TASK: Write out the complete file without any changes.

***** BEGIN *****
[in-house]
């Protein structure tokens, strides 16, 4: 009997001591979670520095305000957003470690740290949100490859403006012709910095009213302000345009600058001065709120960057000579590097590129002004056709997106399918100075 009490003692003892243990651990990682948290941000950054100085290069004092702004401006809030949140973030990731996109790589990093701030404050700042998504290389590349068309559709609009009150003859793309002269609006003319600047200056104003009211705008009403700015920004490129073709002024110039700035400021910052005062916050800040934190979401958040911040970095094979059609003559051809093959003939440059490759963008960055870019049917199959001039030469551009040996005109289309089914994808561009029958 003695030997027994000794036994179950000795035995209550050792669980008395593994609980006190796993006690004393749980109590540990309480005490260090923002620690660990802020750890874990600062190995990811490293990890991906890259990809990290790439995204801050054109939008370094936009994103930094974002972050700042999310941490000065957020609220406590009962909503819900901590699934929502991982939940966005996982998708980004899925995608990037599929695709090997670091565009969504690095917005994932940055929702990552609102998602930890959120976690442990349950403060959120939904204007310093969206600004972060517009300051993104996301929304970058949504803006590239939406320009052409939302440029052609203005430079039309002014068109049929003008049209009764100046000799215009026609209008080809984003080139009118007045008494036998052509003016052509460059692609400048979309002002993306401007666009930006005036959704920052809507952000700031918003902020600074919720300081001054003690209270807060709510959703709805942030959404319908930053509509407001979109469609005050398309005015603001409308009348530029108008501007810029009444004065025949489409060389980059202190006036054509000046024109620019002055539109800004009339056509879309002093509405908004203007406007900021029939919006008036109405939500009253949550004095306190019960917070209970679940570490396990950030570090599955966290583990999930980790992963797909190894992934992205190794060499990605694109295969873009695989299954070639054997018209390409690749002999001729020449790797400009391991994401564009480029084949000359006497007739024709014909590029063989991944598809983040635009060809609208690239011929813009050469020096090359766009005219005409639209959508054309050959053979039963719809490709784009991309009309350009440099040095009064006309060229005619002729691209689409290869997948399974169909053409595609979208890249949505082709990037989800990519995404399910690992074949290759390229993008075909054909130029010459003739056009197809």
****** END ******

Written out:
[in-house]
């Protein structure tokens, strides 16, 4: 009997001591979670520095305000957003470690740290949100490859403006012709910095009213302000345009600058001065709120960057000579590097590129002004056709997106399918100075 009490003692003892243990651990990682948290941000950054100085290069004092702004401006809030949140973030990731996109790589990093701030404050700042998504290389590349068309559709609009009150003859793309002269609006003319600047200056104003009211705008009403700015920004490129073709002024110039700035400021910052005062916050800040934190979401958040911040970095094979059609003559051809093959003939440059490759963008960055870019049917199959001039030469551009040996005109289309089914994808561009029958 003695030997027994000794036994179950000795035995209550050792669980008395593994609980006190796993006690004393749980109590540990309480005490260090923002620690660990802020750890874990600062190995990811490293990890991906890259990809990290790439995204801050054109939008370094936009994103930094974002972050700042999310941490000065957020609220406590009962909503819900901590699934929502991982939940966005996982998708980004899925995608990037599929695709090997670091565009969504690095917005994932940055929702990552609102998602930890959120976690442990349950403060959120939904204007310093969206600004972060517009300051993104996301929304970058949504803006590239939406320009052409939302440029052609203005430079039309002014068109049929003008049209009764100046000799215009026609209008080809984003080139009118007045008494036998052509003016052509460059692609400048979309002002993306401007666009930006005036959704920052809507952000700031918003902020600074919720300081001054003690209270807060709510959703709805942030959404319908930053509509407001979109469609005050398309005015603001409308009348530029108008501007810029009444004065025949489409060389980059202190006036054509000046024109620019002055539109800004009339056509879309002093509405908004203007406007900021029939919006008036109405939500009253949550004095306190019960917070209970679940570490396990950030570090599955966290583990999930980790992963797909190894992934992205190794060499990605694109295969873009695989299954070639054997018209390409690749002999001729020449790797400009391991994401564009480029084949000359006497007739024709014909590029063989991944598809983040635009060809609208690239011929813009050469020096090359766009005219005409639209959508054309050959053979039963719809490709784009991309009309350009440099040095009064006309060229005619002729691209689409290869997948399974169909053409595609979208890249949505082709990037989800990519995404399910690992074949290759390229993008075909054909130029010459003739056009197809």